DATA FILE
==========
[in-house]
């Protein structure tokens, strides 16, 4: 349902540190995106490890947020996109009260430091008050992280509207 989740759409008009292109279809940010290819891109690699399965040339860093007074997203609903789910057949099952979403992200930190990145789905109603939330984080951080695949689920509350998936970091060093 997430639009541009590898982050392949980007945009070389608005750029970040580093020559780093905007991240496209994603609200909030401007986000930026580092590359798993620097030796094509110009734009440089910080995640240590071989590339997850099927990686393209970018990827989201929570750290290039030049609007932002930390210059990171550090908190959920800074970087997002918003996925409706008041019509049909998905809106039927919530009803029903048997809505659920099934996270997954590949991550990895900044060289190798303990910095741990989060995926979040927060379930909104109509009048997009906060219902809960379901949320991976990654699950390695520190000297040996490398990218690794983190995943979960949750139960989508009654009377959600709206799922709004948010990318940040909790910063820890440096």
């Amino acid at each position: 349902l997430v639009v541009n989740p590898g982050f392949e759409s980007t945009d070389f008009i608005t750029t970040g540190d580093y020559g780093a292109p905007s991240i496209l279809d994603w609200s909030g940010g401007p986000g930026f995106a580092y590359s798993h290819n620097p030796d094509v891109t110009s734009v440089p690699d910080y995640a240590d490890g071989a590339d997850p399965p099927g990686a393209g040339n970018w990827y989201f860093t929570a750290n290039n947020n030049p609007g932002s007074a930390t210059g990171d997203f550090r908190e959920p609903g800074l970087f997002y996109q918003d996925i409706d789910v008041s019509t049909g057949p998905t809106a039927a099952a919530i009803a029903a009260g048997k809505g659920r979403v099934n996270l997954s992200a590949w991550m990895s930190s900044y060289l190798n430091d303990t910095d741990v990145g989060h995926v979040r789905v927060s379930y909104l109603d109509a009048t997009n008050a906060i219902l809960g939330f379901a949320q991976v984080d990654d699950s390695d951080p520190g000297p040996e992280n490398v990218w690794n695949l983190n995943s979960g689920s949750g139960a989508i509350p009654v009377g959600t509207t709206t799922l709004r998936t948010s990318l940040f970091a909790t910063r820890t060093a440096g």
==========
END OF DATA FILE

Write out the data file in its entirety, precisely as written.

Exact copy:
[in-house]
């Protein structure tokens, strides 16, 4: 349902540190995106490890947020996109009260430091008050992280509207 989740759409008009292109279809940010290819891109690699399965040339860093007074997203609903789910057949099952979403992200930190990145789905109603939330984080951080695949689920509350998936970091060093 997430639009541009590898982050392949980007945009070389608005750029970040580093020559780093905007991240496209994603609200909030401007986000930026580092590359798993620097030796094509110009734009440089910080995640240590071989590339997850099927990686393209970018990827989201929570750290290039030049609007932002930390210059990171550090908190959920800074970087997002918003996925409706008041019509049909998905809106039927919530009803029903048997809505659920099934996270997954590949991550990895900044060289190798303990910095741990989060995926979040927060379930909104109509009048997009906060219902809960379901949320991976990654699950390695520190000297040996490398990218690794983190995943979960949750139960989508009654009377959600709206799922709004948010990318940040909790910063820890440096």
């Amino acid at each position: 349902l997430v639009v541009n989740p590898g982050f392949e759409s980007t945009d070389f008009i608005t750029t970040g540190d580093y020559g780093a292109p905007s991240i496209l279809d994603w609200s909030g940010g401007p986000g930026f995106a580092y590359s798993h290819n620097p030796d094509v891109t110009s734009v440089p690699d910080y995640a240590d490890g071989a590339d997850p399965p099927g990686a393209g040339n970018w990827y989201f860093t929570a750290n290039n947020n030049p609007g932002s007074a930390t210059g990171d997203f550090r908190e959920p609903g800074l970087f997002y996109q918003d996925i409706d789910v008041s019509t049909g057949p998905t809106a039927a099952a919530i009803a029903a009260g048997k809505g659920r979403v099934n996270l997954s992200a590949w991550m990895s930190s900044y060289l190798n430091d303990t910095d741990v990145g989060h995926v979040r789905v927060s379930y909104l109603d109509a009048t997009n008050a906060i219902l809960g939330f379901a949320q991976v984080d990654d699950s390695d951080p520190g000297p040996e992280n490398v990218w690794n695949l983190n995943s979960g689920s949750g139960a989508i509350p009654v009377g959600t509207t709206t799922l709004r998936t948010s990318l940040f970091a909790t910063r820890t060093a440096g």